Seabillies, water gypsies, saltwater cowboys, disciples of the net, artists, storytellers, musicians, fathers, daughters, all bonded to the ocean as deeply as the tides themselves — this is Cortez, Florida's last working fishing village.
But I don't want to tell you the same old Cortez story. I don't want to sound like Majorie Kinnan Rawlings writing her editor in the '30s that Old Florida was disappearing fast, and suggesting her pen was the last thing to keep the memory of it alive.
Because there are things mightier than the pen.
Because Cortez is a story of endings that never quite end.
Located at the north end of Sarasota Bay, a bridge away from Bradenton Beach, Cortez was settled in the 1880s by North Carolina fishermen. In 1921 a hurricane demolished the fish houses, homes and hard work.
But the people came back.
In the 1930s the mullet disappeared for ten years; no one knows why.
But the mullet came back.
There were crushing losses from the Red Tide in 1947 and 1953.
Yes, the Red Tide is back. Again.
A little more than a decade ago Cortez suffered a blow from which it seemed impossible to recover: Seventy-one percent of Floridians voted for a constitutional ban on fishing with gill nets (also known as entangling nets) to harvest mullet. Family businesses based on this method of fishing were destroyed.
But Cortez, once again, came back.
This is the story I want to tell you about — and it radiates from the docks of the Star Fish Company Seafood Market and Dockside Restaurant.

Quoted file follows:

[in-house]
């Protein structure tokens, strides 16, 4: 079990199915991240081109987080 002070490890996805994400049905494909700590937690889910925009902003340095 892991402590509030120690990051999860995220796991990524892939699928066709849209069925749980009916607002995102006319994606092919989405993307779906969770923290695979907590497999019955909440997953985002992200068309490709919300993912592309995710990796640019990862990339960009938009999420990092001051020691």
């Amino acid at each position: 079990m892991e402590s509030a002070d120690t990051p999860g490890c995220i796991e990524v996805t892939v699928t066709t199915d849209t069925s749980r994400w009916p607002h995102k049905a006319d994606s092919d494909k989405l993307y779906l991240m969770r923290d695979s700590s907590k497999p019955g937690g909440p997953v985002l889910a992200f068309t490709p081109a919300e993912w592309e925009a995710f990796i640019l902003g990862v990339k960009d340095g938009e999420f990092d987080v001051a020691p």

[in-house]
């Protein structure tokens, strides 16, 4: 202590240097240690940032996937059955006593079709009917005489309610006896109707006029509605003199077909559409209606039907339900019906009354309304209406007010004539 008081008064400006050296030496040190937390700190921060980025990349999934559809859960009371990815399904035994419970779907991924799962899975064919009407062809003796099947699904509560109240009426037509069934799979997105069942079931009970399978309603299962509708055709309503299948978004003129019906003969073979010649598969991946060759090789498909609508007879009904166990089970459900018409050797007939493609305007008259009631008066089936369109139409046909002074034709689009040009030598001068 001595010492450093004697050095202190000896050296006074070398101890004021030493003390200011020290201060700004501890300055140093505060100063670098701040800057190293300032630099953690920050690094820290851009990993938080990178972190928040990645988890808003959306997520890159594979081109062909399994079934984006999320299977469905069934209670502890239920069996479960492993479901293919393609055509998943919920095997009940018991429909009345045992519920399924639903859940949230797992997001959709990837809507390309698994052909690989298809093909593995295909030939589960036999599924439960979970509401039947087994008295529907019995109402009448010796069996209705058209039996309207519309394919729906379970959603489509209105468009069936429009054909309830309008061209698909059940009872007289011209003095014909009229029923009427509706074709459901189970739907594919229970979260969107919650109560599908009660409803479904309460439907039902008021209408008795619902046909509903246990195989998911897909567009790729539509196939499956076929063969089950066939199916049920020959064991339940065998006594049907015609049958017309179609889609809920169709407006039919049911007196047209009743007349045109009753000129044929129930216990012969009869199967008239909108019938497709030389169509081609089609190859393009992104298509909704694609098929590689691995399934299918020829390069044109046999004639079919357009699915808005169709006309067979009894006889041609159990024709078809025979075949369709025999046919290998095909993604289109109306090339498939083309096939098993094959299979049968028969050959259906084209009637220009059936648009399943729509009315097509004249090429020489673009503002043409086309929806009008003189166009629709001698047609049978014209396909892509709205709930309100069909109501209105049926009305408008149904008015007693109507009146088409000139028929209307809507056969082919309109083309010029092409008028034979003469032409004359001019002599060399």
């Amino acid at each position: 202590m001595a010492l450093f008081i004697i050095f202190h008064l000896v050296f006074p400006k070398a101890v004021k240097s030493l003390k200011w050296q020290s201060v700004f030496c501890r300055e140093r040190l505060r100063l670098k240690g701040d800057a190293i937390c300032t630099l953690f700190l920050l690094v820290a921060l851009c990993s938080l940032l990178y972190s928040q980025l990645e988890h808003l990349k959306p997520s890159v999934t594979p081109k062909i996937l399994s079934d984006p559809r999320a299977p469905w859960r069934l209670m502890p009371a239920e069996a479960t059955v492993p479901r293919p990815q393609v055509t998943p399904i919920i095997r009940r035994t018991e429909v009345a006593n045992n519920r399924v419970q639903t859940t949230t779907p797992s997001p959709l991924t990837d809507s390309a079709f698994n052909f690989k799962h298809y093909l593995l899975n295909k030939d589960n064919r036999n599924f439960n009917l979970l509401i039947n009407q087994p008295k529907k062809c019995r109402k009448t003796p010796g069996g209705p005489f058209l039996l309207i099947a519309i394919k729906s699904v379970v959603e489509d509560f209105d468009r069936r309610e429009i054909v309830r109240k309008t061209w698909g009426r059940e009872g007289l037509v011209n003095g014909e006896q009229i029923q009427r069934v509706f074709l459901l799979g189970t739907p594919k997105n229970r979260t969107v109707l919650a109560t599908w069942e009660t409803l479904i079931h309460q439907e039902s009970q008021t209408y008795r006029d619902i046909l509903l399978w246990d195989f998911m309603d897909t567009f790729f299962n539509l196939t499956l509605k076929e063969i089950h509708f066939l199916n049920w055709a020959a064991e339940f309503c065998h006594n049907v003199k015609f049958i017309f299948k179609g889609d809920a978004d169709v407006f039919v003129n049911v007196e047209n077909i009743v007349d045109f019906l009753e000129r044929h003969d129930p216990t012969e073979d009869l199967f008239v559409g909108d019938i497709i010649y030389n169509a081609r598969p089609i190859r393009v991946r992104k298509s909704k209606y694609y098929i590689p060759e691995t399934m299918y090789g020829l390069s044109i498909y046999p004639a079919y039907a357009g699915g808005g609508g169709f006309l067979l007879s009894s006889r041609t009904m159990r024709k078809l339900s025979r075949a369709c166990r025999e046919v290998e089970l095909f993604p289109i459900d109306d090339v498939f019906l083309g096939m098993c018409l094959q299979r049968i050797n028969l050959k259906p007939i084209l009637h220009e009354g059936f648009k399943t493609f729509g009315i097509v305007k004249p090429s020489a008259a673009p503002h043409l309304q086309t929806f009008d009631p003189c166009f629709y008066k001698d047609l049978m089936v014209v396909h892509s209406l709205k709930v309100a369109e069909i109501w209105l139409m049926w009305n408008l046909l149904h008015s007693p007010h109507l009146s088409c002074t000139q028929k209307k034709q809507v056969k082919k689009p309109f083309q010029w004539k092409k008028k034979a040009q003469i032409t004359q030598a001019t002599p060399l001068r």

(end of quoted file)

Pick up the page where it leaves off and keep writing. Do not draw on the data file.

There's a parable about an old man throwing beached starfishes back into the sea. A young boy asks him why he is persisting in such a thankless, endless enterprise. "What does it matter?" he asks. The old man says, "It mattered to that starfish."
A starfish is not a helpless creature. As tenacious as generations of Cortezians, this echinoderm is powerful enough to cling to rocks in rough weather and changing tides. A ravenous shellfish eater, it is the mortal enemy of shell fishermen. Before the biology of starfish was understood, fishermen would hack them to pieces and throw them back into the sea, inadvertently multiplying the problem. A starfish can regenerate from fragments of itself. A wound can reform into a new arm, a new body and a new life.
Paul Brugger and his wife, Karen Bell, saved the Star Fish Company from foreclosure following the net ban. This move kept the property firmly in the hands of native Cortezians. The building to the north of the Star Fish is the A. P. Bell fish company. It has been in the Bell family's hands for over 30 years. The building to the south of the Star Fish belongs to Alcee Taylor, who is now in his early 80s. He lives in the former N. E. Taylor Boat Works, which now serves as a seafaring museum. A sign outside says, "Cast your nets and feed the multitudes."